LOS ANGELES, CA - JUNE 25: Dylan McIlrath, drafted tenth overall by the New York Rangers poses for a portrait during the 2010 NHL Entry Draft at Staples Center on June 25, 2010 in Los Angeles, California. (Photo by Harry How/Getty Images)
The third installment of the Blueshirt Banter 2011 NHL Entry Draft Prospects Previews is Vladislav Namestnikov.
Namestnikov is a very interesting prospect for a variety of reasons.
For starters, he's a Russian who speaks fluid english and is completely adapted to living in North America. That's probably thanks to his father spending time in both the NHL and AHL, giving Namestnikov a chance to learn the language and the culture as a child.
Namestnikov also has no contractual ties to the KHL, meaning the team that drafts him can do what they want with him from day one. That's a huge factor when analyzing wether or not an international player should be drafted.
But those are the intangibles off the ice, which effect draft stock, but are certainly not the main decision maker as to wether or not he should get drafted. Thankfully, his play on the ice is superb as well.
Namestnikov's first season in the OHL was a successful one, notching 30 goals and 38 assists in 68 games. He also added a goal and four assists in six playoff games. Known for his elusiveness and intelligence on the ice, Namestnikov has opened eyes with his passing and quick wrist shot.
Join me after the jump for scouting reports and final analysis. (Also, we don't have any pictures we're permitted to use of some of these prospects, so enjoy McIlrath today.)
NHL Central Scouting's Chris Edwards
"Vlad plays a high-energy, two-way game he's very aggressive on the forecheck and backcheck and has the ability to beat defenders outside and cut back to the net. He has an excellent wrist shot that he can release with accuracy on the rush. "I find him most effective at center, but he is versatile enough to play a solid game on the wing, he's very responsible defensively and is not afraid of getting involved and battling for pucks. He'll take the body and take a hit to make a play."
A very skilled offensive center. A reliable finisher. A good passer and playmaker. An excellent skater. Takes advantage of open space very well. Needs to gain strength. (Matias Strozyk)
Vladislav Namestnikov, C London- Skilled Russian came over to the OHL this season and played very well, finishing second to Bruins prospect Jared Knight (25 goals 70 points) in scoring for London with 30 goals and 68 points in as many games. He's a late-92 birthdate who made an immediate impact with his team and adjusted well to the North American game. Namestnikov led all Knights players with 30 markers this season and has high-end skills and nice wheels. He's very average-sized at 6-0 and about 170, so will have a lot of off-ice work to do in order to get his body ready for the pro hockey grind, but he's highly adept at handling the puck, setting up the play and thinks the game at an advanced level. He speaks perfect English, as he spent much of his youth in the U.S. and Canada while his dad, Evgeny, was playing in the NHL and AHL. His uncle, Slava Kozlov is a Stanley Cup champion and 800+ point scorer in the NHL, so Namestnikov's sterling blood lines will help. He's a typical skilled European player who is very good offensively, but is still a work in progress in terms of his defense, but there is some upside here for sure.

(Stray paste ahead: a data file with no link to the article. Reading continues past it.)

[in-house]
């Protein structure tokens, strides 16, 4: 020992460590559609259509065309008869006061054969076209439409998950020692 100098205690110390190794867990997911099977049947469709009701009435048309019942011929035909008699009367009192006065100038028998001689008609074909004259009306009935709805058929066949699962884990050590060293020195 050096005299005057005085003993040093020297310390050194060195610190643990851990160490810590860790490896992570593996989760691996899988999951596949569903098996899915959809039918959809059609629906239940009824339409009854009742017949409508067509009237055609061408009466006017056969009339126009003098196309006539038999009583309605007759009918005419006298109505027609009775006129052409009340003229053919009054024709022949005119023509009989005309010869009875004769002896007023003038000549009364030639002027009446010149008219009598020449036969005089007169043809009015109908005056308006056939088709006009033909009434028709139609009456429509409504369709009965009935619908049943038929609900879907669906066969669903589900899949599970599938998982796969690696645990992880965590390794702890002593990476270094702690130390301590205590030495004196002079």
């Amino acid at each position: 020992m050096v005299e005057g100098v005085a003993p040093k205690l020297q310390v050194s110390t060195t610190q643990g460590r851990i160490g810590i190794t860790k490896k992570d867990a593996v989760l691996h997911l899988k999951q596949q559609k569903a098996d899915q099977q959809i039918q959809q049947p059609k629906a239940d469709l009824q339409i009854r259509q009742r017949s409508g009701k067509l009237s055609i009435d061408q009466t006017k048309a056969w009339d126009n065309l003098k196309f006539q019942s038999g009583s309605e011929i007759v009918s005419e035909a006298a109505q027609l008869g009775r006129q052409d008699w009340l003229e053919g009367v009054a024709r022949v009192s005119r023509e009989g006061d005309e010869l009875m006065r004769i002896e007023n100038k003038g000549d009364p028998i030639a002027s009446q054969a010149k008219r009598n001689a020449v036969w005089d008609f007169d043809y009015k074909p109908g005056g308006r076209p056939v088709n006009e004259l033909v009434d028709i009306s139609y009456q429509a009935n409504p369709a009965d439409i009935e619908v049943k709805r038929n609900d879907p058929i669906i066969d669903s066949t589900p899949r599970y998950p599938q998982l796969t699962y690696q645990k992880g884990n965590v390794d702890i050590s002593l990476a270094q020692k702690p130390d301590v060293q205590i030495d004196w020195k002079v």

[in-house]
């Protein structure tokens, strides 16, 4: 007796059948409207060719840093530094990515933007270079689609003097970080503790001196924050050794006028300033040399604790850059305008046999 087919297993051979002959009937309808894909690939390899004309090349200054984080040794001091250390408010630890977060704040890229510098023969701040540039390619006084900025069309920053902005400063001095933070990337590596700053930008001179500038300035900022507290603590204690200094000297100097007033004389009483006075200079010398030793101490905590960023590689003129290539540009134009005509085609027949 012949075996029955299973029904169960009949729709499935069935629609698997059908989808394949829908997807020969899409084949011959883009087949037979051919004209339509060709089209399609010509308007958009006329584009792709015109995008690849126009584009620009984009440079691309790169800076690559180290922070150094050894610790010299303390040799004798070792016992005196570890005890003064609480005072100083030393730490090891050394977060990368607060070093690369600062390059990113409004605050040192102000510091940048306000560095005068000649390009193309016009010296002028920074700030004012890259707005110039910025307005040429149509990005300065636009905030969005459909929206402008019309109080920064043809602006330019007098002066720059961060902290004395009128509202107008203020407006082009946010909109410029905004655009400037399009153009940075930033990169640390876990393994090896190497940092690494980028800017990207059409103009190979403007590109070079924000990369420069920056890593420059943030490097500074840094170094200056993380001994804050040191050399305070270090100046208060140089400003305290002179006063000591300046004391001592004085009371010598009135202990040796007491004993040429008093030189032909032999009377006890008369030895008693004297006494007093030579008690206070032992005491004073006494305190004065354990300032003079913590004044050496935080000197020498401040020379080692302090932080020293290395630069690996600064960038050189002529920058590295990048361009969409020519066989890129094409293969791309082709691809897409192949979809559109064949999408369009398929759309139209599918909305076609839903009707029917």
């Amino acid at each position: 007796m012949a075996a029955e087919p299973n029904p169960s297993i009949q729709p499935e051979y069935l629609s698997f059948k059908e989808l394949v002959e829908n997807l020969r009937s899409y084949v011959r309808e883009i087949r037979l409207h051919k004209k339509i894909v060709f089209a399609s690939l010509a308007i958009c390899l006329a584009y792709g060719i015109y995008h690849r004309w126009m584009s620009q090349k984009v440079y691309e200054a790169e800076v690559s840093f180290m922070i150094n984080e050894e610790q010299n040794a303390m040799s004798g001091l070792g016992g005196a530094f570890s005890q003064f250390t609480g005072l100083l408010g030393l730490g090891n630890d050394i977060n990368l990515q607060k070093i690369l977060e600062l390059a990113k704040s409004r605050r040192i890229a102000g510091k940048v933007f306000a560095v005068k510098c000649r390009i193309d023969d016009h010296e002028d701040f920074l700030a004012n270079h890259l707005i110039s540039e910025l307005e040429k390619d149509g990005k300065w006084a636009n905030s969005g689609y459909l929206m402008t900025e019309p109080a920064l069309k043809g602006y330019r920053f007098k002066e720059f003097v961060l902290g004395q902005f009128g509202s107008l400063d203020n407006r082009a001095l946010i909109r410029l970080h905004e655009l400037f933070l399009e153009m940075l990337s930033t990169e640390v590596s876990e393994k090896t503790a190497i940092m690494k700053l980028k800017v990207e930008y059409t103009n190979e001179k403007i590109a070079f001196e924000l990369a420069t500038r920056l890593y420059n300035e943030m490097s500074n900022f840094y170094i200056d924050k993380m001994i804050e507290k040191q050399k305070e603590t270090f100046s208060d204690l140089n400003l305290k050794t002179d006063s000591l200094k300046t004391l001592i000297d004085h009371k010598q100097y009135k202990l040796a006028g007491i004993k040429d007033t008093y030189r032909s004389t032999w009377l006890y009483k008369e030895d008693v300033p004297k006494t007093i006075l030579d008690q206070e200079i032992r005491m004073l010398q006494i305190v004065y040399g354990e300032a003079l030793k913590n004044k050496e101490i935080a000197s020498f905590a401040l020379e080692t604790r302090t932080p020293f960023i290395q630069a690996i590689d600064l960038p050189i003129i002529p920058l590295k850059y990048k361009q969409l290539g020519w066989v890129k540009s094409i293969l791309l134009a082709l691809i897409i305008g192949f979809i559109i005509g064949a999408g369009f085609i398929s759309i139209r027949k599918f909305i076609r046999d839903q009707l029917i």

OK, there are positive and negative things to note here. Let's kick off with the negatives.
Almost every scouting report on him mentions his strength. Obviously he's still young, and will fill out as he gets older, but if he gets pushed around in the OHL (and he does right now) he would get destroyed in the NHL. This is actually a good problem to have, since it's something that can be fixed, but it's certainly the biggest knock on him.
Now onto the positives.
His energy is one of the first things you hear about, which is fantastic. What makes it even better, is that he uses his high-octane style on both ends of the ice. His speed and elusiveness help him find space on the ice, and once he gets into space he becomes even more dangerous.
Although scouts are most impressed with his playmaking ability, he has a quick accurate wrist shot that helped him score 30 goals in his rookie year in the OHL. If he gets in close, however, he's even more dangerous, using lightning quick hands to juke goalies out of their jocks for goals.
Here is a quick highlight video showing some of his in-close moves.
Now, before any of you say it, let me cut out the Evgeny Grachev comparisons. First of all, let's wait another year before we call Grachev a bust. But second of all, they are different players.
Yes, both had fantastic rookie years in the OHL and, as of now, that hasn't translated to the AHL for Grachev. But Grachev is a power forward, who according to prospect guru Russ Cohen, take more time to develop than a "traditional" forward.
Namestnikov is already adapted to North America. Showed flash and intelligence in his first season in the OHL, and seems to be a budding playmaker who can add some goals as well.
So what do you guys think? Do you want the Rangers to take this kid at 15?